Effective Strategies for Hunting November Food Plots
By Jessica Graham
I always like getting settled into my treestand early in the morning. It is a chance to debrief from the world in peace and enjoy God’s creation. On this frosty November morning I was hunting over a 3-acre food plot consisting of brassicas and alfalfa. A particular buck was captured (by trail cameras) cruising for does reliably around 10 AM on the perimeter of the food plot. I had my decoy set quartering away from my stand. Behind some cedar trees I saw a tall tined rack emerge. He eagerly came in fast to check out my doe decoy. I drew my bow back and settled the 30-yard pin behind his shoulder as I squeezed the trigger on my release. My arrow found its mark. I used this food plot to my advantage to successfully fill my Iowa archery tag.
Over the past decade food plots have worked their way into the plans of many hunters. Thirty years ago, very few existed, and now most hunters have hunted over some man-made food source. A whitetail’s food often dictates its patterns and movement. Earlier in the year we saw deer feasting on September and October acorns, and radish plots. During November we often get consumed with hunting the rut and for a good reason – we see a lot of deer activity during daylight hours. Planning your hunting strategies around food might help you close the deal on an archery buck this November.
During this time, we are seeing more and more daylight activity from deer, and bucks are getting excited. They’re seeking out the first estrus does, but they’re still bulking up in preparation of full chase mode. Bucks can be seen checking area that does frequent. That means, if does are in or around your food plot, you can be sure a buck will be coming along shortly to check on the ladies. You might wonder what type of food would be good this time of year. Since we generally get a hard, killing frost in early October, we need to plant something that still provides attraction. Brassicas tend to be a good choice for fall food plots. Purple top turnips are putting energy into the bulbs and will increase the sugar content of the bulbs, making them attractive to deer during this point.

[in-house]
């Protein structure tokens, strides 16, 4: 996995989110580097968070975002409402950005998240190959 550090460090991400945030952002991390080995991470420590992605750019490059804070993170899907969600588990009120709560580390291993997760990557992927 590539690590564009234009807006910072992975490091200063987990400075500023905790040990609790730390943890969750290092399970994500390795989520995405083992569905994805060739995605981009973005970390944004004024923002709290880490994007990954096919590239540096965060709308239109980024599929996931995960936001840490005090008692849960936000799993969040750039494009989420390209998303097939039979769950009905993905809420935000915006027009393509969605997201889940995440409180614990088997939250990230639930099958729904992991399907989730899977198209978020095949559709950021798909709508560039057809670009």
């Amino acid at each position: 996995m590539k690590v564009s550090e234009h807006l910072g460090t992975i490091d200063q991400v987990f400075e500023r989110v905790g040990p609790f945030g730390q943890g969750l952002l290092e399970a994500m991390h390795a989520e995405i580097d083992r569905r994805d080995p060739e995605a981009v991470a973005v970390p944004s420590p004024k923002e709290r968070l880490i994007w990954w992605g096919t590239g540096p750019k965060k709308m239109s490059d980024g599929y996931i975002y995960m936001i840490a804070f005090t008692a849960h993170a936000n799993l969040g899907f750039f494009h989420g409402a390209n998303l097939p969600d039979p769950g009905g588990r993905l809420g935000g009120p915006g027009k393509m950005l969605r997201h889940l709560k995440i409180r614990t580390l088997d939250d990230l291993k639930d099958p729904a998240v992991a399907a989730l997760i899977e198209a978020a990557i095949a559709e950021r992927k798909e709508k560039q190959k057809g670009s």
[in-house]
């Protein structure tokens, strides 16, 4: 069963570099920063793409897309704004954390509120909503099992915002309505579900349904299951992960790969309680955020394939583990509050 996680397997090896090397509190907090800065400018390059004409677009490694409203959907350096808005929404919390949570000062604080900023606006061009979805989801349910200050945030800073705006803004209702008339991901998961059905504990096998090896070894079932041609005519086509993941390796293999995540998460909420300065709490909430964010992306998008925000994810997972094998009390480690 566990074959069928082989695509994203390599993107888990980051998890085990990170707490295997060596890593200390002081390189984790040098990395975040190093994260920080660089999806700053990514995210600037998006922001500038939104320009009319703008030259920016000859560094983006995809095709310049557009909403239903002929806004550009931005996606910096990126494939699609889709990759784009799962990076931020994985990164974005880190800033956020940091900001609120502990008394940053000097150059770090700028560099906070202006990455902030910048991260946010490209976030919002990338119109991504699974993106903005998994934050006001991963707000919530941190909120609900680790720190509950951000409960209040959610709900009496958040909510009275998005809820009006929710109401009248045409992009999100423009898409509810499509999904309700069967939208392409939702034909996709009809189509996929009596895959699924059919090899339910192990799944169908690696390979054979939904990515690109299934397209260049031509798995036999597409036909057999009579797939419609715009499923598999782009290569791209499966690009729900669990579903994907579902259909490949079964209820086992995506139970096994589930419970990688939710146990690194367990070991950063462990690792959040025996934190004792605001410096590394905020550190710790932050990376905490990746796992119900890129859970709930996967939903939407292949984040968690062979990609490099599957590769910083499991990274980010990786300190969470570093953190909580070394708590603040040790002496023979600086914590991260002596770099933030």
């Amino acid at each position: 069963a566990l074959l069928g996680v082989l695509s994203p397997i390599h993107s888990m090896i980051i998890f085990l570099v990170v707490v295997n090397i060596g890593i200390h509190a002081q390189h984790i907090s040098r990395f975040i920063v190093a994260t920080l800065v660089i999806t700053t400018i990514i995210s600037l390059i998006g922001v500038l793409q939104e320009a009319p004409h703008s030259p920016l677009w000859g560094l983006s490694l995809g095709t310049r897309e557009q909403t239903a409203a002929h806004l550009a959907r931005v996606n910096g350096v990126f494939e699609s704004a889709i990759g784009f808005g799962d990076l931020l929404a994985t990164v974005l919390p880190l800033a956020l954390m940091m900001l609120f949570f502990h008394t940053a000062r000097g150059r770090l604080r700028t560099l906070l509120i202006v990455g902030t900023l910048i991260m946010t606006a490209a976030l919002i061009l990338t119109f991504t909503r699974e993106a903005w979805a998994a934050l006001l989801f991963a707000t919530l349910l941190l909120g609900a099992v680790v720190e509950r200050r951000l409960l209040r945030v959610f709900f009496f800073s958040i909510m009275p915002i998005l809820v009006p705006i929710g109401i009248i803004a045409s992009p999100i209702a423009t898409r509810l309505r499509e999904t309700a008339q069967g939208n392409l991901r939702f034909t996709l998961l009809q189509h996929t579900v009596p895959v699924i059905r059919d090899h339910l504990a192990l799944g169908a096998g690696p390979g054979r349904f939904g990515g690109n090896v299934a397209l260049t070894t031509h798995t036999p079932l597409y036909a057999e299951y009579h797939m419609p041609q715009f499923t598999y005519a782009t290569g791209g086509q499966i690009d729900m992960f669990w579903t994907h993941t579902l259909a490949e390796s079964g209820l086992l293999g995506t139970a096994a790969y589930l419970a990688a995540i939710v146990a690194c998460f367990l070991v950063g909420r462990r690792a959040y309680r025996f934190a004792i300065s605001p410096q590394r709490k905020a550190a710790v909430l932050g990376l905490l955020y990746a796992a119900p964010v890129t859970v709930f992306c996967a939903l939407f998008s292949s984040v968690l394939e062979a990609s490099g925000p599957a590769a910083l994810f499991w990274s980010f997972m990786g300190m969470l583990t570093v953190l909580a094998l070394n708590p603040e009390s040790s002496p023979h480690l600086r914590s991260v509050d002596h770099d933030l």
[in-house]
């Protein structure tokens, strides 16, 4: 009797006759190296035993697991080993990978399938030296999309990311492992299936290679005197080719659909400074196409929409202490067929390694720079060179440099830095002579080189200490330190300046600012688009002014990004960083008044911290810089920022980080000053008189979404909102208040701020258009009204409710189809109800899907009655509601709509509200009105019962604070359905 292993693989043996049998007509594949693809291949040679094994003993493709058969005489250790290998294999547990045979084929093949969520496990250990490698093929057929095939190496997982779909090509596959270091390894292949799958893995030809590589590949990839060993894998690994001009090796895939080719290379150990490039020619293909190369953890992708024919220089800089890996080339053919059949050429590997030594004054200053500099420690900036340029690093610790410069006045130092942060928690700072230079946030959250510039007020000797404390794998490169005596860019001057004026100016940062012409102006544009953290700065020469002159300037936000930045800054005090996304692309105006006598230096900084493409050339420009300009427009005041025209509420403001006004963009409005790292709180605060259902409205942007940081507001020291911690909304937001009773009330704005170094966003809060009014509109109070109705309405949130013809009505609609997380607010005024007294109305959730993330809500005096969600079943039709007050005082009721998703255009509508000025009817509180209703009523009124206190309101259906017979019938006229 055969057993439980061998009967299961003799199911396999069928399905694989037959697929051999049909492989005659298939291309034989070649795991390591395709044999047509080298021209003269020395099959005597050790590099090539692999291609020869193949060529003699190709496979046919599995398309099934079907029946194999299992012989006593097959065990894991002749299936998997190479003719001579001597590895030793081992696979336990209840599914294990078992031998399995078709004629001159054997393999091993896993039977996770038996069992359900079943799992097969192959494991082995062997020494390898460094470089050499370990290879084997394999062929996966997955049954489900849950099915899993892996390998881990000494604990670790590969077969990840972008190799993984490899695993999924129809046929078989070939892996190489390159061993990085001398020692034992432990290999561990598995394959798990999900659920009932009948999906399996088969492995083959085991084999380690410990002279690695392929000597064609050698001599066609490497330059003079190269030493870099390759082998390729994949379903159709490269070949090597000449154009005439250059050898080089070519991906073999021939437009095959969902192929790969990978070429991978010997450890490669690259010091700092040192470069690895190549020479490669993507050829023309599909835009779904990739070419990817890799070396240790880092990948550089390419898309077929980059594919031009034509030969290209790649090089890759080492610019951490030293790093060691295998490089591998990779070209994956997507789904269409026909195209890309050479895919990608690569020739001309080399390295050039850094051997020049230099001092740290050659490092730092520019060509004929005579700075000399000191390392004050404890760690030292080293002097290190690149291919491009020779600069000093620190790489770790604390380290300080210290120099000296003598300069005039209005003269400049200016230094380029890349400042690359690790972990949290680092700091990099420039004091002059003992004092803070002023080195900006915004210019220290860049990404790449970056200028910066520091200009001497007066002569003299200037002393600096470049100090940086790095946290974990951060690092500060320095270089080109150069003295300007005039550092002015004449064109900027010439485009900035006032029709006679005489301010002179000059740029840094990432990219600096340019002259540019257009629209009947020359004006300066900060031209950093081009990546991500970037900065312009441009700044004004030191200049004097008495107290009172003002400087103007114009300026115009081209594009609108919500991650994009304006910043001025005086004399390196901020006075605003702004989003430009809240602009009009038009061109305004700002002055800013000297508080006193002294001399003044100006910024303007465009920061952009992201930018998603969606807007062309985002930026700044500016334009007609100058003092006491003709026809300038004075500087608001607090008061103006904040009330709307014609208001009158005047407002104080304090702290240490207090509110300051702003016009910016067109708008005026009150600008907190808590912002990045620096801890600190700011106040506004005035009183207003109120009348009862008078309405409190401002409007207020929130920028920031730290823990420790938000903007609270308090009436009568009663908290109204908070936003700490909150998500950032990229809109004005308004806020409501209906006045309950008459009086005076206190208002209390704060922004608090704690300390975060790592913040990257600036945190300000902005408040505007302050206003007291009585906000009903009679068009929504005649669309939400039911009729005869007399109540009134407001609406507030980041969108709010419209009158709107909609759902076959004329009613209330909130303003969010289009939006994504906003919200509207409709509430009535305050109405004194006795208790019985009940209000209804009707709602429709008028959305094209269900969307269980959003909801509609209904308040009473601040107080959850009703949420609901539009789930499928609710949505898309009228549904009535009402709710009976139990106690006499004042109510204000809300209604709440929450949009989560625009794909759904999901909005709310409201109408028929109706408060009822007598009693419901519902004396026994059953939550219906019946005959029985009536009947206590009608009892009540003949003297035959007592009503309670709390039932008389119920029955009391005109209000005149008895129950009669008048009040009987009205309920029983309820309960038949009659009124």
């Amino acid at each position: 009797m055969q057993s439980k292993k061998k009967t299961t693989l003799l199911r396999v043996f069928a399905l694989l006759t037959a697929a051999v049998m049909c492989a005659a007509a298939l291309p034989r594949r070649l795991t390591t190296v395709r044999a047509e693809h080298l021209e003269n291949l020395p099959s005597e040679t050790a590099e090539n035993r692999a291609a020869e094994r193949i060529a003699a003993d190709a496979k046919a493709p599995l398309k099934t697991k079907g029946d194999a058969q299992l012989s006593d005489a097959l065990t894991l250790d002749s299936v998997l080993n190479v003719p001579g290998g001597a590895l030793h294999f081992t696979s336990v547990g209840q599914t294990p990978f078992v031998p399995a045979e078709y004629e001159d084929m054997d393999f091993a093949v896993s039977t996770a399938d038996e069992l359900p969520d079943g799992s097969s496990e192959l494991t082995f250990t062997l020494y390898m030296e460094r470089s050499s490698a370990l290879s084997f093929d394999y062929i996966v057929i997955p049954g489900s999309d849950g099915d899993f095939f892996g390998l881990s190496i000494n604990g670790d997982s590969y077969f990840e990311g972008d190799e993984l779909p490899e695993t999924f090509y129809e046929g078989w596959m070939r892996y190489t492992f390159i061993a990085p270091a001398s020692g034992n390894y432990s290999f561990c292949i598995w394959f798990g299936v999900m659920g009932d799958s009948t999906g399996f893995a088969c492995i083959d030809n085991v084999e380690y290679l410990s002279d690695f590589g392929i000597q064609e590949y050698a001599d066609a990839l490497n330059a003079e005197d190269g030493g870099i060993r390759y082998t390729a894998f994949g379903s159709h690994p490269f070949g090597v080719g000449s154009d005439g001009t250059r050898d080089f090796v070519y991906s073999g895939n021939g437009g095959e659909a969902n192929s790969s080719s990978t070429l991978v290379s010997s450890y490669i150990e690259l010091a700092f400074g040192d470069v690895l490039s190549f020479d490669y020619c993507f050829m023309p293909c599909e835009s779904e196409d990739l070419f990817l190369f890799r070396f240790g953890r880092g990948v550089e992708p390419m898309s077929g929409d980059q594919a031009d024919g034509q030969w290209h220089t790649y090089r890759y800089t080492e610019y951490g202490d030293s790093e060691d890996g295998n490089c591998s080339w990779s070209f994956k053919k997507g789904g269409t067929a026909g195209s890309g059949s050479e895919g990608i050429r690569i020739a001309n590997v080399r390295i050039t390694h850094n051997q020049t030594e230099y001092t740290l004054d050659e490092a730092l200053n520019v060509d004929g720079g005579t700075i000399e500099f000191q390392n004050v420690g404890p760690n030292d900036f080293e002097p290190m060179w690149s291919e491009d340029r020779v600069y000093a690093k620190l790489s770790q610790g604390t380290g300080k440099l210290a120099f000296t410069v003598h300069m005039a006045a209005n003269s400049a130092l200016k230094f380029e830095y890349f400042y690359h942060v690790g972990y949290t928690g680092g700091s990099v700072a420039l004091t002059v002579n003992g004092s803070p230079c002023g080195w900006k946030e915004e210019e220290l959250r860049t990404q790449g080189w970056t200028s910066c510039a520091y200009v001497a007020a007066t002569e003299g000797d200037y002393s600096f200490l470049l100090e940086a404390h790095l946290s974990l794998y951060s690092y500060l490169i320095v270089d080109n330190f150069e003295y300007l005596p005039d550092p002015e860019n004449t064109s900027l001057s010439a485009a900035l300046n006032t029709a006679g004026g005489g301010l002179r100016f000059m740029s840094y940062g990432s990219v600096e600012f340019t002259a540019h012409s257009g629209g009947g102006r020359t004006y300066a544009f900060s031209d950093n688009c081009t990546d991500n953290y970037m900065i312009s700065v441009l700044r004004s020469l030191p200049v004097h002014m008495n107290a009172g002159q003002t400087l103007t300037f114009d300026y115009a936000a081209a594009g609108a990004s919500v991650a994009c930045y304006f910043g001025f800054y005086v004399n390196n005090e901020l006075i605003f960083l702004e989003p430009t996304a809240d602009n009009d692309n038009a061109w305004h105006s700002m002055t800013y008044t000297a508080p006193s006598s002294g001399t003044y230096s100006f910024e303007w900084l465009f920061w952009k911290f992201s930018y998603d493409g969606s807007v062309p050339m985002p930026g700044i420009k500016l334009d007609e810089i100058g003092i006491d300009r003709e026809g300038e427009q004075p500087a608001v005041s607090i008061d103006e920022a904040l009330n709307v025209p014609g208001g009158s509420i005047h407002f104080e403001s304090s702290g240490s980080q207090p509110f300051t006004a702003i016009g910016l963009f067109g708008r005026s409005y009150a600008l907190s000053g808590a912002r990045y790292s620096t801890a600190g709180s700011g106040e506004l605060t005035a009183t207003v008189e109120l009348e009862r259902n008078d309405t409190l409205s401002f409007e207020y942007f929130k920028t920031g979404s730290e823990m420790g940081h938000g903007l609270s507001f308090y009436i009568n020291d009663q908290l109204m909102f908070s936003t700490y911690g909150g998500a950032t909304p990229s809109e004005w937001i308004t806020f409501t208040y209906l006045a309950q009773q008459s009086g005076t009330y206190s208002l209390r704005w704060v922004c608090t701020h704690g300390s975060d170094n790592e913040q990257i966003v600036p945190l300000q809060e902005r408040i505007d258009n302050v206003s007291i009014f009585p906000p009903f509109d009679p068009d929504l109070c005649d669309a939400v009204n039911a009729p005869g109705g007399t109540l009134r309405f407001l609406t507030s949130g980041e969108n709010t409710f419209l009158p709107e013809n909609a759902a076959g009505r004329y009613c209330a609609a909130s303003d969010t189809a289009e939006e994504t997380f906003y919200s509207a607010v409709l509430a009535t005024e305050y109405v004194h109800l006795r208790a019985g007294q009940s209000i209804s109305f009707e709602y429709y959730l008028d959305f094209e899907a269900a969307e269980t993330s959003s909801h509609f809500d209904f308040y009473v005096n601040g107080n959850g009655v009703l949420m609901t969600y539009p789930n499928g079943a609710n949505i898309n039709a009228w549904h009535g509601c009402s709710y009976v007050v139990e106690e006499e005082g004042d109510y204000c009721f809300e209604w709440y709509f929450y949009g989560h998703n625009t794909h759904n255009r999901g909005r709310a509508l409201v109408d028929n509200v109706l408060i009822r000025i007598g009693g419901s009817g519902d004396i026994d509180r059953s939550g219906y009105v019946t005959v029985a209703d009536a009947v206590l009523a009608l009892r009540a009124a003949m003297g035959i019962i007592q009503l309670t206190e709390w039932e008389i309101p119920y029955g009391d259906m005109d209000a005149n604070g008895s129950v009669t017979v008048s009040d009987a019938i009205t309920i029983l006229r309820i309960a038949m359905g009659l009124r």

Clover and alfalfa are food sources that remain attractive for deer during the early part of November. Yes, the frost has set in, but deer still like to browse on clover and alfalfa, and will even dig through a little snow to get to it. For food sources in early November, hunt turnip patches and clover.
As November progresses, corn is picked and beans are cut. More and more food sources are disappearing as the rut continues to windup. Once the rut is in full swing, it can be difficult to reliably hunt food plots. Anything can happen during the rut.
Often times we notice tired does do not like a lot of exposure that are typical of our 1-5 acre food plots provide. A buck tending a doe will want her hidden away from other bucks. You can take advantage of this by imitating the set with a couple of decoys. If you have a bedded, doe decoy, use that paired with a buck decoy 15 yards away from your location in the food plot. It will look like a buck is watching a bedded doe. A buck might come in to try and challenge your buck decoy. You always run the risk of scaring off timid and young bucks with decoys, but they can also draw in curious bucks. If you do not have a bedded doe decoy, you can always take the legs off a standing doe decoy and set the torso on the ground of your food plot. It will look like a bedded doe to cruising deer. One food source that is often overlooked is growing winter cereal grains like rye or winter wheat. The winter annuals are young, green and palatable to deer.
To be honest, a lot of bowhunters don’t hunt the end of November as hard as the early and mid-parts of the month. A lot of tags have been filled, but we also get into family activities like Thanksgiving. The last 10 days of November can still hold a lot of promise for those who are still pursuing deer. There are two advantages to hunting late November: deer are active during daylight hours and they have lost significant weight during the “chase” portion of the rut. Some sources state bucks can lose more than 20 percent of their weight searching and chasing does. Both bucks and does are ready to put back on some fat for the fast-approaching winter. Your food plots during late November, and through 1st and 2nd gun season, are busy right now. Deer are recovering from the chasing and bulking up for the upcoming winter – and this one is predicted to be another harsh one. Additionally, colder weather, snow and ice continues to deplete the landscape of available food for deer. Again, hitting turnips, sugar beets and winter cereal grains can be hot spots for deer. Deer will dig through some snow to get to clover, but it continues to decay and snow can render it unavailable. If you have standing grains, like soybeans or corn, these food sources are more attractive than ever, especially if there is snow on the ground. Fall food plots can provide reliable encounters during this time, and you should definitely utilize the activity if you are bowhunting.
Among bowhunters, there is little argument that November is the favorite month of bowhunting in Iowa. Use food plots to your advantage, and hunt according to the deer movement in your area. Like anything, food plots can be used to help you locate and fill your bow tags. Good luck this month hunting!